Book Review: 'Paradise Fever: Growing Up in the Shadow of the New Age'
The name alone — Ptolemy Tompkins — would tarnish any kid’s self-image, but this one (whose father, Peter, wrote the cracked classic The Secret Life of Plants) had a wacky ’70s childhood to match it. Womb regression, past-life investigations, and Scientology were standard fare in his household, along with Tompkins Sr.’s extramarital live-in lovers, one of whom stayed for more than a decade. Not surprisingly, Tompkins numbed himself to his father’s self-serving New Age antics by dousing his brain with drugs and alcohol and becoming a skeptic. This well-written memoir is an incisive piece of period commentary that devolves, regrettably, into a mundane tale of substance abuse. B+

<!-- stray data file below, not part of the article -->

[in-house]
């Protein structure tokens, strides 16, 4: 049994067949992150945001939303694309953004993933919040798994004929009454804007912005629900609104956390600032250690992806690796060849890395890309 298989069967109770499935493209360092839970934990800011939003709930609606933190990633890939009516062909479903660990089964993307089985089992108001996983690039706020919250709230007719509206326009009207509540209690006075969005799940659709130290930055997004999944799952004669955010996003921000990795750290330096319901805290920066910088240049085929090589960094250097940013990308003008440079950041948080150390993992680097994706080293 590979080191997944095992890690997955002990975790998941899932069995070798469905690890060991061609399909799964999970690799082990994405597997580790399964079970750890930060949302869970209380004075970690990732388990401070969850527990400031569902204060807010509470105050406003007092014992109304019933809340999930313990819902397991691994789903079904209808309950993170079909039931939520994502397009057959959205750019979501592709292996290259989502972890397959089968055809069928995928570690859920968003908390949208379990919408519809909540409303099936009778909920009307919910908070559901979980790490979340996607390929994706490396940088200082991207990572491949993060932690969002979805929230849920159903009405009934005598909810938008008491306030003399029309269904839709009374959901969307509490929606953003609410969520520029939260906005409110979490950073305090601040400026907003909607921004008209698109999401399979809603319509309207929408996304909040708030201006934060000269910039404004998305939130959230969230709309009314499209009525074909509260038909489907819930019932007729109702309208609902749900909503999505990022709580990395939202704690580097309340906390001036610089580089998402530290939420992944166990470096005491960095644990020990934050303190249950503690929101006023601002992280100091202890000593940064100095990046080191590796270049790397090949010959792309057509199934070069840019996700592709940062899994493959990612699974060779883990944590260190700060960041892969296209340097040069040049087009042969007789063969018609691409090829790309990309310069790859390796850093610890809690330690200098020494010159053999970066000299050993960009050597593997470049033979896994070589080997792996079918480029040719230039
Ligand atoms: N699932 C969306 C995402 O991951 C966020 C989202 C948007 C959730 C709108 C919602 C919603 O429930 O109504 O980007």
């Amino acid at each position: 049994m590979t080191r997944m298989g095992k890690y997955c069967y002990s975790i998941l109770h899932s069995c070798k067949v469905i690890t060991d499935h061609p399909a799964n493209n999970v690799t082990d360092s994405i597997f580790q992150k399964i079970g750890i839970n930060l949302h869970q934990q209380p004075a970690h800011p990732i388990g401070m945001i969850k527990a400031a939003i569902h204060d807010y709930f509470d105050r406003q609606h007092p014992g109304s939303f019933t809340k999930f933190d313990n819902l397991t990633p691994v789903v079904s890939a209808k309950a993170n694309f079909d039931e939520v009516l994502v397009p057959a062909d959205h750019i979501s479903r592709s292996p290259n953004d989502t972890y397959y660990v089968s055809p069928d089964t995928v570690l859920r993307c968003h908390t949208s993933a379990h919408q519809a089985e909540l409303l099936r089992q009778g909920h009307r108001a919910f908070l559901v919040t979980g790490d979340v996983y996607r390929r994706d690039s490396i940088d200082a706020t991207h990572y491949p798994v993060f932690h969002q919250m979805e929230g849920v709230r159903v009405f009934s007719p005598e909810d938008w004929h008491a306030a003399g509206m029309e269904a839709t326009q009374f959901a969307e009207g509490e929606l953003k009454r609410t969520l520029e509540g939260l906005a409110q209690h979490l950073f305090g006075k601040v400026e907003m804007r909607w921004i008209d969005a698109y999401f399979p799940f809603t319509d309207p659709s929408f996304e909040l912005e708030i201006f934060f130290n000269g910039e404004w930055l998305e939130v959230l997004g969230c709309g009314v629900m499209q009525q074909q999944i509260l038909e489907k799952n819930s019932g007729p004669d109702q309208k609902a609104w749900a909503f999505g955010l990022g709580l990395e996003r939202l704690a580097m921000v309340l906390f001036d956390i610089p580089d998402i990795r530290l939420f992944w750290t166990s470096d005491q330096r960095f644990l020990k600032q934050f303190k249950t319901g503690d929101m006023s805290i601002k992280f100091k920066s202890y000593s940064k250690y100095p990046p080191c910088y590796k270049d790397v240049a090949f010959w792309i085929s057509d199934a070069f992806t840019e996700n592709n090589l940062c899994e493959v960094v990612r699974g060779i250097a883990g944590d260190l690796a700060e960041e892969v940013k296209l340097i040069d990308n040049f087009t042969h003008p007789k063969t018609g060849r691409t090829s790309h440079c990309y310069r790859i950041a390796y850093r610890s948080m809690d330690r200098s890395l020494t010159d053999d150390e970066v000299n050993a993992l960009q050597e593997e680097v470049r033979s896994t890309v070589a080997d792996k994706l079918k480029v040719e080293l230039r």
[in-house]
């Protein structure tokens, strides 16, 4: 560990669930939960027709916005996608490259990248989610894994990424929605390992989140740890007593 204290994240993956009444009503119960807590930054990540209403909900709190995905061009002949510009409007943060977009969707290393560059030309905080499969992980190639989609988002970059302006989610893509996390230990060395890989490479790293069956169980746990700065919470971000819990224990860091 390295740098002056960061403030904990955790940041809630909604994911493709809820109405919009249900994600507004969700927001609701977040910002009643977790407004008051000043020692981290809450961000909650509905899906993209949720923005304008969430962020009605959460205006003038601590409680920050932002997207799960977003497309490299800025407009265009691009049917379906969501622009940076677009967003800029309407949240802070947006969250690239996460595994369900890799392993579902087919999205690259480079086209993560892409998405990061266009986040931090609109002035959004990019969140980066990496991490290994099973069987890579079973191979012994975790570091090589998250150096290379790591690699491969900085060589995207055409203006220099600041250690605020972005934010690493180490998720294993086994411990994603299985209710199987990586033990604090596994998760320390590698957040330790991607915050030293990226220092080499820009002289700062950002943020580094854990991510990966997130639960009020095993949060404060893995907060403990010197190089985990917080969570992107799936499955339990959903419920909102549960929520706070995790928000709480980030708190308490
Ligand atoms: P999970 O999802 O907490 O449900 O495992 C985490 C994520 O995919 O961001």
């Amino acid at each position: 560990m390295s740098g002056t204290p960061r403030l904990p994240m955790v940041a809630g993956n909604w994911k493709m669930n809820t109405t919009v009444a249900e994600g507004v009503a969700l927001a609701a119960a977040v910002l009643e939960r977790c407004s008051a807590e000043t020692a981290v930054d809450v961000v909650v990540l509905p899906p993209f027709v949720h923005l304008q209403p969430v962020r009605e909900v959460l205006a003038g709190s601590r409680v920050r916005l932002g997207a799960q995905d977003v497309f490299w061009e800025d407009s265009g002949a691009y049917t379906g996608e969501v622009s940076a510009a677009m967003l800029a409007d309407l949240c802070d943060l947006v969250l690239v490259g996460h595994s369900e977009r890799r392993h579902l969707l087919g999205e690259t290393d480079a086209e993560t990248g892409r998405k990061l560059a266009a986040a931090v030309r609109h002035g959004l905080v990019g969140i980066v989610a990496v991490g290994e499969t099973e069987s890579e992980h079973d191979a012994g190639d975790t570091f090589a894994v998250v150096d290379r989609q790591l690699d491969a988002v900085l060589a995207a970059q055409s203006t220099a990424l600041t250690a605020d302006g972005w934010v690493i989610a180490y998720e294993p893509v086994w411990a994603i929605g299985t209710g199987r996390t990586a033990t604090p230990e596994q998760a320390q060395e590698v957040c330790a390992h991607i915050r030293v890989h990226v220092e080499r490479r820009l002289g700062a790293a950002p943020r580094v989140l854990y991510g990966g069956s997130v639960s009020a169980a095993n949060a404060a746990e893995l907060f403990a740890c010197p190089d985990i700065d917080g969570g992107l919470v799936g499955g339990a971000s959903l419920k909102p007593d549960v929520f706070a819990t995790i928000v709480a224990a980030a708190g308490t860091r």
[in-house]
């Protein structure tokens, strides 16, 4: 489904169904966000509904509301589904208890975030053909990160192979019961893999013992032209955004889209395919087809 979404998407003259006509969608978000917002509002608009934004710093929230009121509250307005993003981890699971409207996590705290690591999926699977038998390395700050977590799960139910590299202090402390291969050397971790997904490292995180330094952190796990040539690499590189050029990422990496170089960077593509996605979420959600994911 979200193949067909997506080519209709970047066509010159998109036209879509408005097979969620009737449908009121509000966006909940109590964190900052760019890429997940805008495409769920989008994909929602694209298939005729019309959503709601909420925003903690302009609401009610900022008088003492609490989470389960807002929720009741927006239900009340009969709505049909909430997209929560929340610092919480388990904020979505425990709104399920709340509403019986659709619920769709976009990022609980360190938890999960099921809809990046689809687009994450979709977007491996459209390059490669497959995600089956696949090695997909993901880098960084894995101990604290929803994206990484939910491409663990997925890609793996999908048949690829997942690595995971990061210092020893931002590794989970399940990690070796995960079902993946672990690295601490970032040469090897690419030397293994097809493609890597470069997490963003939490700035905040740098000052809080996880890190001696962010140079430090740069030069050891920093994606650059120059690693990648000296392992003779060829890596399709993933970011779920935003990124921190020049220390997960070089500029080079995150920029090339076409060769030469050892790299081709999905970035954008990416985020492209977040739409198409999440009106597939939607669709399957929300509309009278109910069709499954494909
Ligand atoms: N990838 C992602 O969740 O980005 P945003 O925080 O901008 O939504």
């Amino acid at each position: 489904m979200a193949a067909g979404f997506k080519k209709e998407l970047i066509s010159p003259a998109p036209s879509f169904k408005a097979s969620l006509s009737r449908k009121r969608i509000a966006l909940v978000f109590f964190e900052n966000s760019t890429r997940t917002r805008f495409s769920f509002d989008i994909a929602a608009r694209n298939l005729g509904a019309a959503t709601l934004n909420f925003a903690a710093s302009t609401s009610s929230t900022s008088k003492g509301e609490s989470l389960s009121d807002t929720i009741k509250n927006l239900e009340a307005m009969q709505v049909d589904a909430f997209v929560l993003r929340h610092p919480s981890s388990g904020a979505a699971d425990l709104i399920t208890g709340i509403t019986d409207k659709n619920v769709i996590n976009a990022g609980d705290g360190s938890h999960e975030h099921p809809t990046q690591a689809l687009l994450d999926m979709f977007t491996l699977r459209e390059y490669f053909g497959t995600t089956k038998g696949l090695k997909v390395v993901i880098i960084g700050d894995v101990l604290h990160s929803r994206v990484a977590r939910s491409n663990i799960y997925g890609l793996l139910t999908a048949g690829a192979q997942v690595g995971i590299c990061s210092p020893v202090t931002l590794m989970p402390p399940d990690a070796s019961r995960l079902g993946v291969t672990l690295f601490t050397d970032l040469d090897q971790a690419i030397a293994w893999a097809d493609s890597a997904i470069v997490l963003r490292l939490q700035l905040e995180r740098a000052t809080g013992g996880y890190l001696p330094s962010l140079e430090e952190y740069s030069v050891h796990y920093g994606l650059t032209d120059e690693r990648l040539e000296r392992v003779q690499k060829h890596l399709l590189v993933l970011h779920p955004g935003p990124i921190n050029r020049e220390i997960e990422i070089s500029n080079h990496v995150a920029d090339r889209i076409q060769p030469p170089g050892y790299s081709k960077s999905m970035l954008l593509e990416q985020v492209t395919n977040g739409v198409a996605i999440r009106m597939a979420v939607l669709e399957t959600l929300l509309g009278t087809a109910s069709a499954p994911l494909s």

Paradise Fever: Growing Up in the Shadow of the New Age